Money matters: Social Security updates

Jan 25, 2024 • 3 min. read | By Jenny Callison

Editor’s note: Money Matters is a monthly column exploring pertinent financial issues for older adults in or near retirement. In this installment, columnist Jenny Callison shares shares info about this year's increase in Social Security payments. 

 

This year, Social Security recipients will notice a small bump in their monthly payments. The 2024 cost of living adjustment (COLA) clocks in at 3.2%.

 

“While this year’s COLA is less than last year’s, which was 8.7%, it’s still above the 20-year average of 2.6%,” said Kelly Luckhaus, a certified financial planner with Edward Jones in downtown Wilmington. In 2023, the Social Security Administration boosted the COLA to help recipients deal with higher-than-normal inflation, she added.

 

With inflation down significantly, those recipients may also see their expenses leveling off. Now, at the beginning of a new year, they can decide how best to take advantage of that extra income.

 

“Any time there is an adjustment in a household’s income or expenses, it’s a good time to take a look at your cash flow,” Luckhaus said, adding that, while most people tend to spend about the same amount each year for essential and nonessential expenses, she recommends a check-in and check-up.

 

“Revisit your household’s cash flow. Are there any gaps that need to be filled? Do you need to increase your emergency fund? Is there any bill that could get paid off or paid down with increased monthly payments?”

 

One increased monthly payment that has automatically been calculated into Social Security recipients’ 2024 monthly payout is for Medicare Part B premiums, which have risen from $164.90 per month to $174.70 per month.

 

But most people will still see a modest increase in their monthly benefit. Officials at Edward Jones offer four strategies for making that COLA income work most effectively.

 

            • Offset higher expenses: If some budget item has increased, or there’s an unexpected expense, retirees can direct their COLA to pay for that.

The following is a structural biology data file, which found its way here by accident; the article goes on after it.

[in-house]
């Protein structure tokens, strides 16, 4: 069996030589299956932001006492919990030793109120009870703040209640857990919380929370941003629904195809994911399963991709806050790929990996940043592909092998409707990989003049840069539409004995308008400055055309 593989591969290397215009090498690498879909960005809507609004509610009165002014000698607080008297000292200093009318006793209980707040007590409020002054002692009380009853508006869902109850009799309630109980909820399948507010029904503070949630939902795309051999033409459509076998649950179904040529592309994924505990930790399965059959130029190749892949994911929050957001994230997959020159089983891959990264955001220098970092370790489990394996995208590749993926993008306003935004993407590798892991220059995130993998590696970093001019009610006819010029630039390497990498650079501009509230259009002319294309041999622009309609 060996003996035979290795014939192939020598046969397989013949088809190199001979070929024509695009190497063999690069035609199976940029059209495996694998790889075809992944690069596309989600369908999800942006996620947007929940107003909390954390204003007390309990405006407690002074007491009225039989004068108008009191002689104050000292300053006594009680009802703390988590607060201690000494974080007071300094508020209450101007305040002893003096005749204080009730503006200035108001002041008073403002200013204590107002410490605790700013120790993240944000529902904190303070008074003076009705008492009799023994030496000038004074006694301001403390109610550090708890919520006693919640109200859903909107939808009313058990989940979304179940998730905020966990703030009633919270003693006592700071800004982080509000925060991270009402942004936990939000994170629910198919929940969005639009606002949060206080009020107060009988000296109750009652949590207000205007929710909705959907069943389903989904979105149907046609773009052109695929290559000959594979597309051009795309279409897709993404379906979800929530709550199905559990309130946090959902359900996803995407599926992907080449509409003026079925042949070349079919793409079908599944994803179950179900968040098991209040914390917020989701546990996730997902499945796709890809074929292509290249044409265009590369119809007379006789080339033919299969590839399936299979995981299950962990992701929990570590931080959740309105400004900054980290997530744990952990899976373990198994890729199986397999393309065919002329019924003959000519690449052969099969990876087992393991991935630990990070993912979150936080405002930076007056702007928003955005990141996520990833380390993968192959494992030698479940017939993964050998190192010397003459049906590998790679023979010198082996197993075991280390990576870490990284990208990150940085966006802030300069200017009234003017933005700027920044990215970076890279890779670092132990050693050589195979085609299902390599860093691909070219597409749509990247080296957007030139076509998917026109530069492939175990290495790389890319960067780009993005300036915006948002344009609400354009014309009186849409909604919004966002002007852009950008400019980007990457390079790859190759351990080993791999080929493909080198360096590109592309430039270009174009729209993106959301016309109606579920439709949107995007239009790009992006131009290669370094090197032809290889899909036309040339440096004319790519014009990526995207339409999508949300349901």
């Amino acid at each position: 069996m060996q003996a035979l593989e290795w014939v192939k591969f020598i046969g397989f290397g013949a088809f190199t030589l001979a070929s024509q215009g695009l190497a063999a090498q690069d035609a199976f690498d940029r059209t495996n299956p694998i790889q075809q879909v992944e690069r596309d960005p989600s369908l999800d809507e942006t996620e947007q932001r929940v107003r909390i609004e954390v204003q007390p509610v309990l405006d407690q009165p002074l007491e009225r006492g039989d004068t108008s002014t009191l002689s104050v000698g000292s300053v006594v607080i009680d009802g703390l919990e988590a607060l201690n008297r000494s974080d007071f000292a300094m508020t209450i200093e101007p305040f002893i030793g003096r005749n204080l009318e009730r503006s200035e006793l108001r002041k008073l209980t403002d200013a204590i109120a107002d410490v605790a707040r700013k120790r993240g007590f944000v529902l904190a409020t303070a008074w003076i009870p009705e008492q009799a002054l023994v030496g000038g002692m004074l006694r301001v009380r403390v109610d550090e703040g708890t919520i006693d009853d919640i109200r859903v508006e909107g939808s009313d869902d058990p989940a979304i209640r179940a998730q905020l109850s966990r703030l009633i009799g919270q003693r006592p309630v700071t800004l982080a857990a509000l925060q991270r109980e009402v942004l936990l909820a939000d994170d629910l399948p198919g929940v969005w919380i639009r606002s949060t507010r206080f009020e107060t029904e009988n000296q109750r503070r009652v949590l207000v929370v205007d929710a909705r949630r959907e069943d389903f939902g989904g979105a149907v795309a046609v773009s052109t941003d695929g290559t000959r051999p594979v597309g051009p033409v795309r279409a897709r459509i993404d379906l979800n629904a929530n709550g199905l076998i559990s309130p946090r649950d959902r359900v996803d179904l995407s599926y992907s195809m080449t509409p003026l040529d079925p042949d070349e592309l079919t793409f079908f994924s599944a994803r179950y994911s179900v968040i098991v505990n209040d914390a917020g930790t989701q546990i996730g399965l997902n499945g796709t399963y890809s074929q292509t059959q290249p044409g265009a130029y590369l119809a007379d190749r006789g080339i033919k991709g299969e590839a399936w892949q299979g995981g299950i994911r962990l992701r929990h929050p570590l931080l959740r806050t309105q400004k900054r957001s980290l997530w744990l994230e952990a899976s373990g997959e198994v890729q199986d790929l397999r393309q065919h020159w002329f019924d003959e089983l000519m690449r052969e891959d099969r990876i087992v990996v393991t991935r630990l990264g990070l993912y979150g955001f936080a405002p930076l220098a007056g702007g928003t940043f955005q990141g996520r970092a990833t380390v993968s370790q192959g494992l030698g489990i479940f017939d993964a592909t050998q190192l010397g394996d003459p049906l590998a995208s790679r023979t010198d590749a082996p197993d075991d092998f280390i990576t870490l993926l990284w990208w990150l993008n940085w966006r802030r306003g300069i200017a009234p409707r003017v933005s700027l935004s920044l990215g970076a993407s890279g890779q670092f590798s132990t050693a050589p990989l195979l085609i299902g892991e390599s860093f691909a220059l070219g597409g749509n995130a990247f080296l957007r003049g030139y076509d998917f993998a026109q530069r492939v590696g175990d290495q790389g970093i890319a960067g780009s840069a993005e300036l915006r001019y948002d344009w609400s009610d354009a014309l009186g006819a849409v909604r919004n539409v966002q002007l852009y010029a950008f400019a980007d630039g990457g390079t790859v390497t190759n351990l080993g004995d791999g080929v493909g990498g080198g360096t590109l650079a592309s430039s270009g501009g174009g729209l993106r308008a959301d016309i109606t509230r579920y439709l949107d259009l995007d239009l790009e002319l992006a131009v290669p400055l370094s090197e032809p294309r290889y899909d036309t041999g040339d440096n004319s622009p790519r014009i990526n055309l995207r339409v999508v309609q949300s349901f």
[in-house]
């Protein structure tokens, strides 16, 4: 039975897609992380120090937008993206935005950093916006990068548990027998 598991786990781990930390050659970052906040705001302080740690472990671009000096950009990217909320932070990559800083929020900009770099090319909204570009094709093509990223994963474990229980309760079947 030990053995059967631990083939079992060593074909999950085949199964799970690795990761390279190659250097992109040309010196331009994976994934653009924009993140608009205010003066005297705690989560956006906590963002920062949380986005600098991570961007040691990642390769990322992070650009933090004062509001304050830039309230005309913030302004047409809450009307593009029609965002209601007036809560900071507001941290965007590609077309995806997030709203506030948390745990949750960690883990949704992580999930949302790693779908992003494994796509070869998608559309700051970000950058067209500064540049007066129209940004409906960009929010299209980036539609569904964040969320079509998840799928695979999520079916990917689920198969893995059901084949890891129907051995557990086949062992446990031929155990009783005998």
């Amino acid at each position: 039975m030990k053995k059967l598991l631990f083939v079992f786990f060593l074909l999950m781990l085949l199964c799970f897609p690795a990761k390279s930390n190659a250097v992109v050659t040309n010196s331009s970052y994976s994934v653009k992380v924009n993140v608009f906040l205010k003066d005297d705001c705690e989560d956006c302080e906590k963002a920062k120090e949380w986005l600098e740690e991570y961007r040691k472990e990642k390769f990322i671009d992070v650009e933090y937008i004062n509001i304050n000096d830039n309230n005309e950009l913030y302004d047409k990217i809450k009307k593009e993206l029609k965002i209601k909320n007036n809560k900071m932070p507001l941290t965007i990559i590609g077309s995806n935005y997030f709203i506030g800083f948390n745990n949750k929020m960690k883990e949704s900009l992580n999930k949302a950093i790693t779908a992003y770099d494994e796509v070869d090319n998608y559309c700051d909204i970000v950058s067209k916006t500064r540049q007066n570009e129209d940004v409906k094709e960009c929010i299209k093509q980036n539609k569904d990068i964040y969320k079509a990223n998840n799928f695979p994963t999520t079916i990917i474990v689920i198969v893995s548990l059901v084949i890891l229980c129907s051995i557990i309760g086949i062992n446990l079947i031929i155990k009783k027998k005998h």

• Build cash reserves: Financial experts say retirees’ portfolios should have about a year’s worth of living expenses in cash. That COLA “bonus” could strengthen that reserve fund or could be earmarked for an emergency fund, which experts say should equal three-to-six months’ worth of expenses.

            • Reduce portfolio withdrawals: Edward Jones advisers point out that the rate at which retirees withdraw money from their portfolio is the biggest determinant of whether their money lasts through retirement. Using their COLA increase to reduce the amount they withdraw each month could be a wise move, they say.

            • Give to others: If retirees don’t have a need for the COLA increase, they can use it for charitable gifts. Those gifts can also benefit the giver, Luckhaus said.

 

“If you are charitably inclined and don’t need to use the increase in your Social Security payment to pay the bills, look at making a Qualified Charitable Distribution (QCD) out of your [IRA or retirement plan] Required Minimum Distribution (RMD),” she said. “A QCD decreases your tax liability.”

 

Make the most of the 3.6% COLA this year, but don’t count on the same amount for the future, Luckhaus advised. Depending on the rate of inflation during 2024, the COLA percentage could fall or even take a hiatus: Because of low inflation, there was no COLA in 2010, 2011 or 2016.